Friday, November 21, 2008

The Health of Indigenous Peoples: Information from the World Health Organization

Who Are Indigenous Peoples?

There are an estimated 370 million indigenous peoples living in more than 70 countries worldwide. They represent a rich diversity of cultures, religions, traditions, languages and histories; yet continue to be among the world's most marginalized population groups. The health status of indigenous peoples varies significantly from that of non-indigenous population groups in countries all over the world.

An official definition of "indigenous" has not been adopted by the UN system due to the diversity of the world’s indigenous peoples. Instead, a modern and inclusive understanding of "indigenous" has been developed and includes peoples who:
  • Identify themselves and are recognized and accepted by their community as indigenous.
  • Demonstrate historical continuity with pre-colonial and/or pre-settler societies.
  • Have strong links to territories and surrounding natural resources.
  • Have distinct social, economic or political systems.
  • Maintain distinct languages, cultures and beliefs.
  • Form non-dominant groups of society.
  • Resolve to maintain and reproduce their ancestral environments and systems as distinctive peoples and communities.

In some regions, there may be a preference to use other terms such as tribes, first peoples/nations, aboriginals, ethnic groups, adivasi and janajati. All such terms fall within this modern understanding of "indigenous".1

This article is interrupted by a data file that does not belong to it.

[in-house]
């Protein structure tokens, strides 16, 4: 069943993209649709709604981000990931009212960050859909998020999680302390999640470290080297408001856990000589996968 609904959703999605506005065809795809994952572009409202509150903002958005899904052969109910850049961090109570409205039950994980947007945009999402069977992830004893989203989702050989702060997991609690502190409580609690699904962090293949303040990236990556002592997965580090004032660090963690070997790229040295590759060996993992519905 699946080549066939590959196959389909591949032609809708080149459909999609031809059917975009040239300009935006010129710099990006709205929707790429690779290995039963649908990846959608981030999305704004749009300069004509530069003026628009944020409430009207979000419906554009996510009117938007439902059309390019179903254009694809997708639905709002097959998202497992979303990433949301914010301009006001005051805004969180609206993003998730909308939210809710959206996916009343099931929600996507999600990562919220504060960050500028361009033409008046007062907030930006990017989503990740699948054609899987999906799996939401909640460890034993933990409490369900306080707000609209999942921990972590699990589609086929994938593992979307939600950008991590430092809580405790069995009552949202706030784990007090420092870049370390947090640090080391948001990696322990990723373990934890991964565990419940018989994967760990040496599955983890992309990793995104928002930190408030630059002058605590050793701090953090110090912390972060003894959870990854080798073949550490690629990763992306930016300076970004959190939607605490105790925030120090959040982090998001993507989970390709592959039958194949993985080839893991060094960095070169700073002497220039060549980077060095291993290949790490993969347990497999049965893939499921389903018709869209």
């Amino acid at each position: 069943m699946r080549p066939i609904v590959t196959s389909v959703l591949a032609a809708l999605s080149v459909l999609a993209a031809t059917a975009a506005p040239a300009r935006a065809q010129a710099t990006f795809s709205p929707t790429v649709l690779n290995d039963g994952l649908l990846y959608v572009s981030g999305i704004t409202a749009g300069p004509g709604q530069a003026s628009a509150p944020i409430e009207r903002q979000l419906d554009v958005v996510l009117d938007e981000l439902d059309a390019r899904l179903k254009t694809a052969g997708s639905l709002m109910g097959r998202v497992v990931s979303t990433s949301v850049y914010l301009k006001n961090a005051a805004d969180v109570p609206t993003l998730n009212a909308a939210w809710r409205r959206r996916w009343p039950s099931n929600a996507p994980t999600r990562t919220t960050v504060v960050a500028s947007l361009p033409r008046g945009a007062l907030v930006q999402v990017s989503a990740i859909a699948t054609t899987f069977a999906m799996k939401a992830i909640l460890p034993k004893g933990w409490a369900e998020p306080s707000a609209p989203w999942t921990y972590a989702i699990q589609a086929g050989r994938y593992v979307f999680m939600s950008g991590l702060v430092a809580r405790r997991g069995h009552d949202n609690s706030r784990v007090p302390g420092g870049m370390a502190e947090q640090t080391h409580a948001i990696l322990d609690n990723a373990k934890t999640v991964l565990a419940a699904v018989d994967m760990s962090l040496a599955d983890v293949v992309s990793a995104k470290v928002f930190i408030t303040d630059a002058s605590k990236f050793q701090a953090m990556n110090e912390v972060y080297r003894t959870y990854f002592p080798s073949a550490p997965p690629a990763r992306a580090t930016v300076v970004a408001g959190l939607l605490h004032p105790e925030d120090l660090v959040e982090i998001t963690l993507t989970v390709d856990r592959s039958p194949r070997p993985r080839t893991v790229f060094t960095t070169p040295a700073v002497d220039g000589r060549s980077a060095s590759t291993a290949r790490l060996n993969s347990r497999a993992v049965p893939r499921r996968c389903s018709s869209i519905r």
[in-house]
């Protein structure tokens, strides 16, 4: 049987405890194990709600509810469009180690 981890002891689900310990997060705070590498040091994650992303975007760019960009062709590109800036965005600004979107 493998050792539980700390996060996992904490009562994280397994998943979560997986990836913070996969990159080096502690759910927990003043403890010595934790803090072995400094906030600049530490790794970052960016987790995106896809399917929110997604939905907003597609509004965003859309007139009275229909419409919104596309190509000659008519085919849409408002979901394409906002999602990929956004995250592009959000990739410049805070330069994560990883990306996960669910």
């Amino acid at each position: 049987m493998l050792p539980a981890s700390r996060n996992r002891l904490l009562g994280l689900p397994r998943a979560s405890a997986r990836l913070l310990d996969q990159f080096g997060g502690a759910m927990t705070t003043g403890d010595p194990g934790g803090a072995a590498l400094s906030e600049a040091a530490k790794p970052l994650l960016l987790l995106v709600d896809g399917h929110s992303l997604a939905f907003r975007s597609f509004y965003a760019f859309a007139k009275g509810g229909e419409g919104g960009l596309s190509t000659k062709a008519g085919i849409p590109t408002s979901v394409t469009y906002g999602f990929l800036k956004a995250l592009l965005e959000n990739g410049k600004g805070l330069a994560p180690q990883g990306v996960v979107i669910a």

"Indigenous peoples remain on the margins of society: they are poorer, less educated, die at a younger age, are much more likely to commit suicide, and are generally in worse health than the rest of the population". (Source: The Indigenous World 2006, International Working Group on Indigenous Affairs (IWGIA), ECOSOC Consultative Status, p10)

Indigenous Peoples Concept of Health and Healing

Health is defined in WHO’s Constitution as a state of complete physical, mental and social well-being and not merely the absence of disease or infirmity. This definition extends beyond the traditional Western biomedical paradigm which treats body, mind and society as separate entities and reflects a more holistic understanding of health. Indigenous peoples have a similar understanding of health, as well-being is about the harmony that exists between individuals, communities and the universe.

In all regions of the world, traditional healing systems and Western biomedical care co-exist. However, for indigenous peoples, the traditional systems play a particularly vital role in their healing strategies. According to WHO estimates, at least 80% of the population in developing countries rely on traditional healing systems as their primary source of care.2

"Children born into indigenous families often live in remote areas where governments do not invest in basic social services. Consequently, indigenous youth and children have limited or no access to health care, quality education, justice and participation. They are at particular risk of not being registered at birth and of being denied identity documents." (Source: United Nations Permanent Forum on Indigenous Issues, Fourth Session, UN Document E/C.19/2005/2, Annex III, Item 13)